Database Models: Entity Relationship Modeling

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Database Models
s

L11: ER Diagrams
Kieran Herley
Summary The database design process and the role of ER modelling in same. Basic constituents of ER diagrams: entities, relationships and attributes.

While designing database it’s handy to have notation to “sketch” schema s Two common diagrammatic notations: x x
s

UML diagrams (Universal Modelling Language) ER diagrams (Entity Relationship) → cs1106 choice

Captures the information requirements of our database: what data it con and how these interrelate

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Database Development Process
1. Requirements analysis: figure out what is required of our database 2. Design: s s s s

Entities

Develop an ER diagram to sketch a design that meets these requirements “Translate” ER diagram into detailed DB schema

An entity is a “thing” e.g. a person An entity set is a collection of similar entities e.g. a collection of persons s An attribute is some property of the entities in an entity set e.g. the dat birth of each person

3. Implementation: Generate SQL code for design

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Entities in ER Diagrams
s

Relationships
Relationship captures a connection between two or more entity sets s Example: s

Will represent entity sets using rectangles, attributes as ovals

x x

Entity sets: students, modules Relationships:
s s

is taking: Alice is taking cs1106 loves: Bob loves cs1109

s

Entity set eaters has attributes name and address; each entity with this set has a value for each attribute

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Relationships in ER Diagrams
s

A More Complex Example
Key:
s s s

We use diamonds to depict relationships

Restaurants serve some foods Eaters like some foods Eaters frequent some restaur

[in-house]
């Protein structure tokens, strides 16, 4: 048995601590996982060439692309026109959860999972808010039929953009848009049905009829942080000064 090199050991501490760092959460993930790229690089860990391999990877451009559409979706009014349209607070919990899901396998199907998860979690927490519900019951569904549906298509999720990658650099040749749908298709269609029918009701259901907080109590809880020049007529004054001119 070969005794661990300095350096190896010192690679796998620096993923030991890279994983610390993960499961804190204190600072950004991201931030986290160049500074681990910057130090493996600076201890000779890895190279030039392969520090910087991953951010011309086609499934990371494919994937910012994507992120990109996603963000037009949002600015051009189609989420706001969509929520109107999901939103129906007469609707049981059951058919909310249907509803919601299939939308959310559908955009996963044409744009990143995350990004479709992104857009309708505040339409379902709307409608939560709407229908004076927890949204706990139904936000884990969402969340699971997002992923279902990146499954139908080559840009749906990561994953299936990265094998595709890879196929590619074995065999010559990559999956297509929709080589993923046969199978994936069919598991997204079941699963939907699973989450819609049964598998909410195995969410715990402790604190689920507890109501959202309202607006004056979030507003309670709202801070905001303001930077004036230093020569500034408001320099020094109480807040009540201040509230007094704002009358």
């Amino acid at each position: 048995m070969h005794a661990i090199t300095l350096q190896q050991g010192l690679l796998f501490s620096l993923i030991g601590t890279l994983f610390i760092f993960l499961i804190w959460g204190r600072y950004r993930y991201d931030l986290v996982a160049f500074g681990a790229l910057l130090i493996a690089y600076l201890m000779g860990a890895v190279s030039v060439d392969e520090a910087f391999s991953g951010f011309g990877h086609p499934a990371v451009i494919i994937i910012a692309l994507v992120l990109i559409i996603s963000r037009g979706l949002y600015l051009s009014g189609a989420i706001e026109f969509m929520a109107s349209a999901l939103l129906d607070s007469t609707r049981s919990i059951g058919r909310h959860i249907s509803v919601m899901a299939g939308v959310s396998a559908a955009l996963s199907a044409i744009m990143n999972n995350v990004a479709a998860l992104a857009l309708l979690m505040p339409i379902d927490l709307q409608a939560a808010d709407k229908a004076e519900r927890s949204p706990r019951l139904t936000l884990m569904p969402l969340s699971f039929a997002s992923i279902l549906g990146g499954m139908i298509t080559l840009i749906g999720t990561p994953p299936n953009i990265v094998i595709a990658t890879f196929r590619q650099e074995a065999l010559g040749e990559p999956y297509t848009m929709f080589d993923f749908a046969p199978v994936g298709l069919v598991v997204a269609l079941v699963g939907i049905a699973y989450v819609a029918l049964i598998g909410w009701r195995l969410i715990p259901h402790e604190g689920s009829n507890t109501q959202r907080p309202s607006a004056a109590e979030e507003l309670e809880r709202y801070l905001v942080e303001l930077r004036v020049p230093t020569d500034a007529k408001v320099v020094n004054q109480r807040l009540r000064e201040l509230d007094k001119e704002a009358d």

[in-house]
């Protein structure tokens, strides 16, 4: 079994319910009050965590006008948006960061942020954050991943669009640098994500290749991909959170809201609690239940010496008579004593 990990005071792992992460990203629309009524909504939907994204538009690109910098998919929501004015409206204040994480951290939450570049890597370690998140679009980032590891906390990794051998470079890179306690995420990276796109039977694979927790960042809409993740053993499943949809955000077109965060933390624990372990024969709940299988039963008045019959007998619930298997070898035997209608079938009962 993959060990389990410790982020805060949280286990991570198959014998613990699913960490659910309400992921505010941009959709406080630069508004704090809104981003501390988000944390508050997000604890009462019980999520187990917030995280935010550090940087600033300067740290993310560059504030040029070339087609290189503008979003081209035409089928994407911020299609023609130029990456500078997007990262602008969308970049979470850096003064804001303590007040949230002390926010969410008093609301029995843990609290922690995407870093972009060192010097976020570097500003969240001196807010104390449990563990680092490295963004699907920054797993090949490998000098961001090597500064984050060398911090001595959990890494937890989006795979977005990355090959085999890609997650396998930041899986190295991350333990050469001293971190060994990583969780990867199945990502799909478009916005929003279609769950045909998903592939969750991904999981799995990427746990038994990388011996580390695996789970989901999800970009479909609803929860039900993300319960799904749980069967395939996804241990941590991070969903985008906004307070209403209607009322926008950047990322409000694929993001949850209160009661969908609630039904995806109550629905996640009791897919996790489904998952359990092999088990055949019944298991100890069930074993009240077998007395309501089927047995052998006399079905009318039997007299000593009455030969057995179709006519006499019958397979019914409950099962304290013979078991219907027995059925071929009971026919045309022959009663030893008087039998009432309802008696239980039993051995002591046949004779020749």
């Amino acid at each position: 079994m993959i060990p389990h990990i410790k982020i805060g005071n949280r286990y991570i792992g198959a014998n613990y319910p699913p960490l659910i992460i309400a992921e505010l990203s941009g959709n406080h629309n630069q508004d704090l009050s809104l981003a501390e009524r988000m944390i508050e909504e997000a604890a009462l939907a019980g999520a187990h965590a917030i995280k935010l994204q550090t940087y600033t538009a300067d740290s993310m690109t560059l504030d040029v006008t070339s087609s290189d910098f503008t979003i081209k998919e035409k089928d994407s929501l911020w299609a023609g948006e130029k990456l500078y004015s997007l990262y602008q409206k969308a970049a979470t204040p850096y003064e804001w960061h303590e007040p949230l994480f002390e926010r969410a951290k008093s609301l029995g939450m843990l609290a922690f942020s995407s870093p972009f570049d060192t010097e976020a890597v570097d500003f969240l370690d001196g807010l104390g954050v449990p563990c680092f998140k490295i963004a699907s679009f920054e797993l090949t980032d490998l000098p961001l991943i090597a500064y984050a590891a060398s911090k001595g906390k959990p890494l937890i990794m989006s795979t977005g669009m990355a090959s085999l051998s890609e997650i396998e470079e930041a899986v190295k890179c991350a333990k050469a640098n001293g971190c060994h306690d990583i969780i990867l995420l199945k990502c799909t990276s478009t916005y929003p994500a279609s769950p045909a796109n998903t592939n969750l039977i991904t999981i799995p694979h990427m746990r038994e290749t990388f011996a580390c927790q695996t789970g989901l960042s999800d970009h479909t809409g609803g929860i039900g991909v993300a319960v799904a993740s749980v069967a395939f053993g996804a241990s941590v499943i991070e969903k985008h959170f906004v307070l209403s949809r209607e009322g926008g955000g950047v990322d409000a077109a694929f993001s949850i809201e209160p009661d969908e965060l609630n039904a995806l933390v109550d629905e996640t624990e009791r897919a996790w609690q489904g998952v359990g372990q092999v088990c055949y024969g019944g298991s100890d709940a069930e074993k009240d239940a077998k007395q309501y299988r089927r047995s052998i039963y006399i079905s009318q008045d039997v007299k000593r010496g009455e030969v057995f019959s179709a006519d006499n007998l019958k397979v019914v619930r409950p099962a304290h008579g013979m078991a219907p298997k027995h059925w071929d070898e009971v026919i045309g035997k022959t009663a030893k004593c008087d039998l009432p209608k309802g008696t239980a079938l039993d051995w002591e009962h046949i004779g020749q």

s

Connect diamond to entity sets involved in relationship

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Relationship Sets
The “value” of an entity set is the set of entities that currently belong to it e.g. the set of eaters in our database s The “value” of a relationship is a relationship set, the set of tuples with one component for each related entity set s Example (serves relationship) s s

Binary and Multiway Relationships

Relationships such as likes, frequents, serves are all binary i.e. involve tw entity sets s We sometimes need relationships involving three or more entity sets

Restaurant Luigi’s Luigi’s Luigi’s Gunther’s Gunther’s Pierre’s Pierre’s

Food Spaghetti Lasagne Pizza Bratwurst Sauerkraut Beans on Toast Pizza

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Relationship Sets cont’d
s s

Many-Many Relationships

Restaurant Luigi’s Pierre’s Luigi’s Gunther’s Pierre’s

Eater Alice Alice Bob Bob Clare

Food Spaghetti Beans on Toast Spaghetti Bratwurst Pizza

Consider likes relationships between eaters and foods In many-many relationship each entity in either entity set can be connect with many entities from the other entity set s Example (likes relationship): x Each eater may like many different foods x Each food may be liked by many eaters

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Many-One Relationships
In a many-one relationship each entity from the first set is connected to at most one entity in the second set s Note that each entity in the second entity set can be connected to many entities in the first s Example: x Imagine a favourite foods relationship between eaters and foods x Each eater can have (at most) one favourite food x A food can have any number of eaters form whom it is their favourite: zero, one, two, many s s

One-One Relationships

In a one-one relationship each entity in either set is connected to at most entity in the other entity set s Example: x Imagine is head chef relationship between chefs and restaurants x Each restaurant has (at most) one head chef x Each chef can be head chef in at most one restaurant (we assume)

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